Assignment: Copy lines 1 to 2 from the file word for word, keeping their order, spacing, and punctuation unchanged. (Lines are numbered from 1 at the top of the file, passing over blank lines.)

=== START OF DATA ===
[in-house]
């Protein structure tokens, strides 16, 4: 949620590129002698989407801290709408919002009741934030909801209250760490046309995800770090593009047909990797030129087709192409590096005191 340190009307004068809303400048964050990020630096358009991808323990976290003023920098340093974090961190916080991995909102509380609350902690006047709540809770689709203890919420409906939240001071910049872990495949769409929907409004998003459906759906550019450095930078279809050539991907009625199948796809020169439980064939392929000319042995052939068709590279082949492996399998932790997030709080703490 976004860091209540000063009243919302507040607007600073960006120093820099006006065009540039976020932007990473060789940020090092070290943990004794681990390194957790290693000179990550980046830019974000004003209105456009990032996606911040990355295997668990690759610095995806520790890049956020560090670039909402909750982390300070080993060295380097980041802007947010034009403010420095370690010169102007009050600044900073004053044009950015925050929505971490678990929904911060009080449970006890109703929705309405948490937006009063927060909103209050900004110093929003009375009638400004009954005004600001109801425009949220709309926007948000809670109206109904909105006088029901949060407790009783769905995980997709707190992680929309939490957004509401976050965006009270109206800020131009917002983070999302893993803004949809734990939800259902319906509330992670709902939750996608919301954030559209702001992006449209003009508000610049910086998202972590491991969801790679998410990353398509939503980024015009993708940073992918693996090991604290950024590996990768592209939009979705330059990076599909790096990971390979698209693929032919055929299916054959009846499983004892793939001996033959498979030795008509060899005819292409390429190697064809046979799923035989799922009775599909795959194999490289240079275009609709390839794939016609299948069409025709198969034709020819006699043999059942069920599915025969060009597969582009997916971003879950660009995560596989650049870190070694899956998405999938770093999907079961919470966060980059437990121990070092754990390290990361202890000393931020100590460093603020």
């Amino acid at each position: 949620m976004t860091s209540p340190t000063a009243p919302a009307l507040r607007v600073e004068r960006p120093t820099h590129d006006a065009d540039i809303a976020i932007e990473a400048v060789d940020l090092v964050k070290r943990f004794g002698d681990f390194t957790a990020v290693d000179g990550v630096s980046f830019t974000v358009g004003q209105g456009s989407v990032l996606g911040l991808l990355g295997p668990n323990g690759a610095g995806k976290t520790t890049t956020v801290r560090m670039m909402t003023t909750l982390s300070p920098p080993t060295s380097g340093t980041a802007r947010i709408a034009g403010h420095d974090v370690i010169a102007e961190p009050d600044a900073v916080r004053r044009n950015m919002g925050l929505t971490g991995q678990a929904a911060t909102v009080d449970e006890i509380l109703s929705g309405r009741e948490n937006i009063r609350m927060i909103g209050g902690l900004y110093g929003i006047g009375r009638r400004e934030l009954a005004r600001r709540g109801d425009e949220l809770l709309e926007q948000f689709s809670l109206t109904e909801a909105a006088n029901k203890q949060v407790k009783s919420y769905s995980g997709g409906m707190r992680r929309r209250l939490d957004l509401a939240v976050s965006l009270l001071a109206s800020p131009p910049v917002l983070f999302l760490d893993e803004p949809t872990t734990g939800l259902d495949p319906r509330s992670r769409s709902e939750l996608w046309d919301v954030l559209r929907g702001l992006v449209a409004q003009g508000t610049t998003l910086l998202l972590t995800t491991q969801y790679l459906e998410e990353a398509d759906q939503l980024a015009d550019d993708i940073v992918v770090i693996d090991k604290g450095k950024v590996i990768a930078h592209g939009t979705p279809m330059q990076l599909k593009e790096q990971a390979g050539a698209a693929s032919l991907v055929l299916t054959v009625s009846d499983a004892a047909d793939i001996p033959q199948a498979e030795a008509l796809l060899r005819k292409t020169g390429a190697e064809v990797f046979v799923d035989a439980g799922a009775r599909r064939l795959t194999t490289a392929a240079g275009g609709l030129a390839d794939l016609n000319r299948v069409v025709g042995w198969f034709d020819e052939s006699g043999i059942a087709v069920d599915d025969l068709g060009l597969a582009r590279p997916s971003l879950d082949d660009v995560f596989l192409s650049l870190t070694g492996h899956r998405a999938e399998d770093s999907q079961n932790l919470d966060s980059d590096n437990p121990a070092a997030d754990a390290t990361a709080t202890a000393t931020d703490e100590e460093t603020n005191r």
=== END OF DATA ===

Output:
[in-house]
């Protein structure tokens, strides 16, 4: 949620590129002698989407801290709408919002009741934030909801209250760490046309995800770090593009047909990797030129087709192409590096005191 340190009307004068809303400048964050990020630096358009991808323990976290003023920098340093974090961190916080991995909102509380609350902690006047709540809770689709203890919420409906939240001071910049872990495949769409929907409004998003459906759906550019450095930078279809050539991907009625199948796809020169439980064939392929000319042995052939068709590279082949492996399998932790997030709080703490 976004860091209540000063009243919302507040607007600073960006120093820099006006065009540039976020932007990473060789940020090092070290943990004794681990390194957790290693000179990550980046830019974000004003209105456009990032996606911040990355295997668990690759610095995806520790890049956020560090670039909402909750982390300070080993060295380097980041802007947010034009403010420095370690010169102007009050600044900073004053044009950015925050929505971490678990929904911060009080449970006890109703929705309405948490937006009063927060909103209050900004110093929003009375009638400004009954005004600001109801425009949220709309926007948000809670109206109904909105006088029901949060407790009783769905995980997709707190992680929309939490957004509401976050965006009270109206800020131009917002983070999302893993803004949809734990939800259902319906509330992670709902939750996608919301954030559209702001992006449209003009508000610049910086998202972590491991969801790679998410990353398509939503980024015009993708940073992918693996090991604290950024590996990768592209939009979705330059990076599909790096990971390979698209693929032919055929299916054959009846499983004892793939001996033959498979030795008509060899005819292409390429190697064809046979799923035989799922009775599909795959194999490289240079275009609709390839794939016609299948069409025709198969034709020819006699043999059942069920599915025969060009597969582009997916971003879950660009995560596989650049870190070694899956998405999938770093999907079961919470966060980059437990121990070092754990390290990361202890000393931020100590460093603020």